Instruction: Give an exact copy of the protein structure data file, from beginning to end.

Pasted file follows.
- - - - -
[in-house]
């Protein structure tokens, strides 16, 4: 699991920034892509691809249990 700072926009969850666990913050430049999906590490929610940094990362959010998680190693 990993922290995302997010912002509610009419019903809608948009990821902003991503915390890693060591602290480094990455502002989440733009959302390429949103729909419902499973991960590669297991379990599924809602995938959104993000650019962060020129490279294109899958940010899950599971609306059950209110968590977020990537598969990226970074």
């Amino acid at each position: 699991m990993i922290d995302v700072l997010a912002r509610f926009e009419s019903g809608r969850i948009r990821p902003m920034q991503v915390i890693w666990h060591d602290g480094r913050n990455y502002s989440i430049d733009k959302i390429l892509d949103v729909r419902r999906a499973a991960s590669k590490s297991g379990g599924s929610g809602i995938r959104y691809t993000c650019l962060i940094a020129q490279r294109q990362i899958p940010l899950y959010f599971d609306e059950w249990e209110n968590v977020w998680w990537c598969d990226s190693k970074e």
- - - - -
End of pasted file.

[in-house]
């Protein structure tokens, strides 16, 4: 699991920034892509691809249990 700072926009969850666990913050430049999906590490929610940094990362959010998680190693 990993922290995302997010912002509610009419019903809608948009990821902003991503915390890693060591602290480094990455502002989440733009959302390429949103729909419902499973991960590669297991379990599924809602995938959104993000650019962060020129490279294109899958940010899950599971609306059950209110968590977020990537598969990226970074």
């Amino acid at each position: 699991m990993i922290d995302v700072l997010a912002r509610f926009e009419s019903g809608r969850i948009r990821p902003m920034q991503v915390i890693w666990h060591d602290g480094r913050n990455y502002s989440i430049d733009k959302i390429l892509d949103v729909r419902r999906a499973a991960s590669k590490s297991g379990g599924s929610g809602i995938r959104y691809t993000c650019l962060i940094a020129q490279r294109q990362i899958p940010l899950y959010f599971d609306e059950w249990e209110n968590v977020w998680w990537c598969d990226s190693k970074e």